Erdogan’s madness replaces the veiled minister with another woman, but without a hijab
Via the veiled minister, yes to a new head of the Family Department, without a hijab but, above all, a member of the Women’s Association chaired by Sumeyye Erdogan, daughter of the Turkish sultan.
Thus Erdogan, in one fell swoop, gets rid of the minister who had also defended him in the government when Turkey had withdrawn from the Istanbul Convention for the protection of women, makes peace with his daughter who last year had sided in favor of the international pact which, paradoxically, bears the name of the city that promoted it and from which it started.
The Minister of the Family dismissed by Erdogan, Zehra Zümrüt, in one of her tweets, explained the reason for withdrawing from the Convention: “National laws already protect women, starting with our Constitution. Our judicial system is dynamic and strong enough to implement new laws. We do not need the charter against gender violence”. But the numbers say something else. According to a Bianet report, 38% of Turkish women have experienced violence at least once in their life.
In February of this year only, 33 women were killed, victims of violence by their partners. In total, 57 women were victims of violence in February 2021. In 2020, 284 women were killed by men. A report by Sezgin Tanrıkulu, human rights lawyer and parliamentarian for the largest opposition party, the Republican People’s Party (CHP), published on the occasion of International Women’s Day on March 8, notes that in the last 18 years, from when the AKP is in power, 6,732 women were killed by men.
Since the night of March 17, we are witnessing an unprecedented barrage of slashes against the rule of law and fundamental human rights since the Justice and Development Party (AKP) is in power in Turkey. First, on March 17, there was a request for the banning of the third-largest party in the country, the Peoples’ Democratic Party (HDP), accompanied by that of the interdiction of 687 of its members from exercising political activity because they were accused of support for terrorism. Then, on March 19, the withdrawal, by presidential decree, of the Istanbul Convention on preventing and combating violence against women and domestic violence, ratified by Turkey on March 14, 2012, after having signed it on May 11, 2011.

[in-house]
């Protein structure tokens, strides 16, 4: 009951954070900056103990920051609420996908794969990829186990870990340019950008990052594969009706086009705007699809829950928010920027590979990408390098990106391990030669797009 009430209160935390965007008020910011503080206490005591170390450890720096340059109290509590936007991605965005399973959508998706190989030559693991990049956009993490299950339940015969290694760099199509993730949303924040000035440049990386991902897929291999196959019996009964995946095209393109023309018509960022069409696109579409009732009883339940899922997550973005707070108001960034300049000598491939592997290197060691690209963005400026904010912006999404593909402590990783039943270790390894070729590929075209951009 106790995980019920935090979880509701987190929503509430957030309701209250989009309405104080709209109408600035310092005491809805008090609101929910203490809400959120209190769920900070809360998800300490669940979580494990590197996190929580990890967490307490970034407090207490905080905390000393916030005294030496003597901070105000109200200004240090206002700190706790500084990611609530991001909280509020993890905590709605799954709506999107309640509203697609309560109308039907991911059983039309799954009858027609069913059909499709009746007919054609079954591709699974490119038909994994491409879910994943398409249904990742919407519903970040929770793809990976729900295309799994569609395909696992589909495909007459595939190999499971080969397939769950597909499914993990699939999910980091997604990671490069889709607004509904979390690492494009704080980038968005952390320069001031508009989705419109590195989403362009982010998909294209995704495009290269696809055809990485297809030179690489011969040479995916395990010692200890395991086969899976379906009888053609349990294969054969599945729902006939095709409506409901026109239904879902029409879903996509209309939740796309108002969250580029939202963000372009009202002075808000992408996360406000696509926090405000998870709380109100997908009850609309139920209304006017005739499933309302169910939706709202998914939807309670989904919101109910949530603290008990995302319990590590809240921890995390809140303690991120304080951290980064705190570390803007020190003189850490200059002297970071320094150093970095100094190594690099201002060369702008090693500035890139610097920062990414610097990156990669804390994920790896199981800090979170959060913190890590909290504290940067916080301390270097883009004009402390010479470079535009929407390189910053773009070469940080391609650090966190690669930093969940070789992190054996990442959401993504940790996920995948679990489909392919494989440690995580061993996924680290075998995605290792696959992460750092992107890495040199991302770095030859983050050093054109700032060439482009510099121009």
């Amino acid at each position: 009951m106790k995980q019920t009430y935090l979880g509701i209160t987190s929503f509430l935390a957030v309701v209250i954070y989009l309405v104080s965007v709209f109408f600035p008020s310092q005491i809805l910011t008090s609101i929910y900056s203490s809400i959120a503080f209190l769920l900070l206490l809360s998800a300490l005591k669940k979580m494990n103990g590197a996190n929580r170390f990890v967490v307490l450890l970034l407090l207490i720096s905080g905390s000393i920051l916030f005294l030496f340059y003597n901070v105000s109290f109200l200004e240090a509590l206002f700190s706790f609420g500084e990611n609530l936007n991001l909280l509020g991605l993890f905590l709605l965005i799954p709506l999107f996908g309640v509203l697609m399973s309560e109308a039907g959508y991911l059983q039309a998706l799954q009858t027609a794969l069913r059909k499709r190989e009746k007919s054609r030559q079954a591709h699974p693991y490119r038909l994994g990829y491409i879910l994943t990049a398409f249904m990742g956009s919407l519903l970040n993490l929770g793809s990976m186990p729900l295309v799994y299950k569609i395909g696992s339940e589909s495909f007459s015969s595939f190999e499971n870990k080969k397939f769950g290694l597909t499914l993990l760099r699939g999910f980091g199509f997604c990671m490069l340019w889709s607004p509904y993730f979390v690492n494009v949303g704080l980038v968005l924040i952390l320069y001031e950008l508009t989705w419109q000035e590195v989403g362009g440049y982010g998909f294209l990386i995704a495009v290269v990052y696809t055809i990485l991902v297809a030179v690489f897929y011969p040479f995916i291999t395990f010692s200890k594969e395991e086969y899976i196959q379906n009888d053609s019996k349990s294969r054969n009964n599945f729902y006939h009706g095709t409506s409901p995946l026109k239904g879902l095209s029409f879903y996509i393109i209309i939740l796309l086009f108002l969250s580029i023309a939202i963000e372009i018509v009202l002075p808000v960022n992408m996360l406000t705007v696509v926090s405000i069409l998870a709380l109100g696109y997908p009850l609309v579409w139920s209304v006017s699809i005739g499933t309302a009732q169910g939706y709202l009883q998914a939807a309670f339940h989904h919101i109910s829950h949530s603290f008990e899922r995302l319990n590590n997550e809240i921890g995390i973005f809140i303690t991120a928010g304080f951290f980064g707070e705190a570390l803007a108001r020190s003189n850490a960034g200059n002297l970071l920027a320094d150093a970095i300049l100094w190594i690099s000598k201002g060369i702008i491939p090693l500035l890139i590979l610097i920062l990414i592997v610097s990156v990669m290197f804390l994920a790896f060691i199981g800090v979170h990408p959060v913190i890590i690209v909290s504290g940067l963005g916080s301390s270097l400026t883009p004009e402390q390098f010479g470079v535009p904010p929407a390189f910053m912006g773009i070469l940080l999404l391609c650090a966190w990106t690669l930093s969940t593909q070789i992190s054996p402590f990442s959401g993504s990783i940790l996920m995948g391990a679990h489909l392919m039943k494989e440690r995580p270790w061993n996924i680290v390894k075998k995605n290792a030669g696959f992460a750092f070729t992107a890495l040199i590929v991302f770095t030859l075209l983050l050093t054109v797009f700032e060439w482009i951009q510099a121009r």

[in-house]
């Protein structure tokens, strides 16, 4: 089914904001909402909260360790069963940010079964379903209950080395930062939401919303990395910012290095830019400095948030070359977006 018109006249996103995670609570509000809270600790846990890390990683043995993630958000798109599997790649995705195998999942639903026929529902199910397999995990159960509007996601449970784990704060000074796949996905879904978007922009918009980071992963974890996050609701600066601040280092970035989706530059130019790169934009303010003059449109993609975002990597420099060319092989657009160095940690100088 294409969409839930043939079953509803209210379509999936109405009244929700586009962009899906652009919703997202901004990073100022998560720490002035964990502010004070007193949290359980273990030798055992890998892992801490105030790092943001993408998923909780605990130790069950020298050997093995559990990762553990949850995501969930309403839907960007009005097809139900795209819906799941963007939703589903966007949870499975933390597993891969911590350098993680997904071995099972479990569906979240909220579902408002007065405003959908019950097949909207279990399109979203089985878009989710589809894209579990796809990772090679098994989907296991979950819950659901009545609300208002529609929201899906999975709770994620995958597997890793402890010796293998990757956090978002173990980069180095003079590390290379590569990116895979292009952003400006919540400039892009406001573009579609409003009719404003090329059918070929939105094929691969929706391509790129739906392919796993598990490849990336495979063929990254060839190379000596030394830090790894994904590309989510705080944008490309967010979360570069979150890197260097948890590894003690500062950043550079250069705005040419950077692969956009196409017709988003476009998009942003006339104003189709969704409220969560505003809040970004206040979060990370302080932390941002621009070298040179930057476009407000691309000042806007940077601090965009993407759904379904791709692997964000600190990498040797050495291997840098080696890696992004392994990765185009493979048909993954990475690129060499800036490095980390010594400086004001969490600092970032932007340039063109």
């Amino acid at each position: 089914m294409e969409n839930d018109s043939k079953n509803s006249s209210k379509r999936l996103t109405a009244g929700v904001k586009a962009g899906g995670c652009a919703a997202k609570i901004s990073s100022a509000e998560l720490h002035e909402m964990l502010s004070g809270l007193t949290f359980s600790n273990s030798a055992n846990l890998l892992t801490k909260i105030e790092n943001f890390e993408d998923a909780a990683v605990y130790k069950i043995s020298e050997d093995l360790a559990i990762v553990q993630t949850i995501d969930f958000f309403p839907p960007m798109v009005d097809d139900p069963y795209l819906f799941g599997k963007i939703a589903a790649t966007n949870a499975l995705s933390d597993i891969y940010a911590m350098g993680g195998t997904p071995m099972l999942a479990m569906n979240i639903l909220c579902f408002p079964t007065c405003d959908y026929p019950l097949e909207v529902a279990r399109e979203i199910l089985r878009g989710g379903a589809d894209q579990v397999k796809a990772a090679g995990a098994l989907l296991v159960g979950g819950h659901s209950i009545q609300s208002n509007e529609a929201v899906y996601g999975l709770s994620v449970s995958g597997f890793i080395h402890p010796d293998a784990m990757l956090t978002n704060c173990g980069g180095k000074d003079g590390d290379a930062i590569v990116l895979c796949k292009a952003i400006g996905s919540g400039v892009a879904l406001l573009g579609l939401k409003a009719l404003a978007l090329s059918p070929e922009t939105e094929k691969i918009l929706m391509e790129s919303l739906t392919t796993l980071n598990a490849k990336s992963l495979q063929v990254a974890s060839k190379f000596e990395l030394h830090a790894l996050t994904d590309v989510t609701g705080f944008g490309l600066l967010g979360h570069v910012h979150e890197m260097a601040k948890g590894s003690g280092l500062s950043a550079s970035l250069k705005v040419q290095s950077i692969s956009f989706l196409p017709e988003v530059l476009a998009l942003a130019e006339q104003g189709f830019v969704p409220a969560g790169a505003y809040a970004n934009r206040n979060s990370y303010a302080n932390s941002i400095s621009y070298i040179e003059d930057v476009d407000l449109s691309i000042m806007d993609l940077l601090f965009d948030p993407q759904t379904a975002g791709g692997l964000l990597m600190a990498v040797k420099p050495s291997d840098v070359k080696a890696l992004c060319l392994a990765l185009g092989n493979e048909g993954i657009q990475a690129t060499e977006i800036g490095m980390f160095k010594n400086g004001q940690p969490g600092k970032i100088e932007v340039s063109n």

And that same night the Governor of the Central Bank Naci Ağbal was fired. It is the fourth time in 20 months that Erdogan has replaced the president of the highest institution that controls the country’s monetary policy for having expressed an economic idea that is not in line with his unorthodox view of low-interest rates, referred to by critics as “erdoğanomics,” according to which high-interest rates would generate inflation. As is well known, the Turkish leader intends to exercise full control of the Central Bank. Thanks to Erdogan’s madness, the Turkish lira has again fallen almost to historical lows and has recorded a collapse of 15%.
The cancellation from the Turkish system of the Council of Europe Convention on the prevention of violence against women, which was binding on Turkey, had been at the center of the demands of the Islamist and far-right circles that make up the base for more than a year, hard of the militant and electoral base of the AKP and its precious ally, Devlet Bahçeli, president of the Party of the Nationalist Movement (MHP), political formation of the Gray Wolves, with ideological bases in the far-right puranic, xenophobic and anti-Western.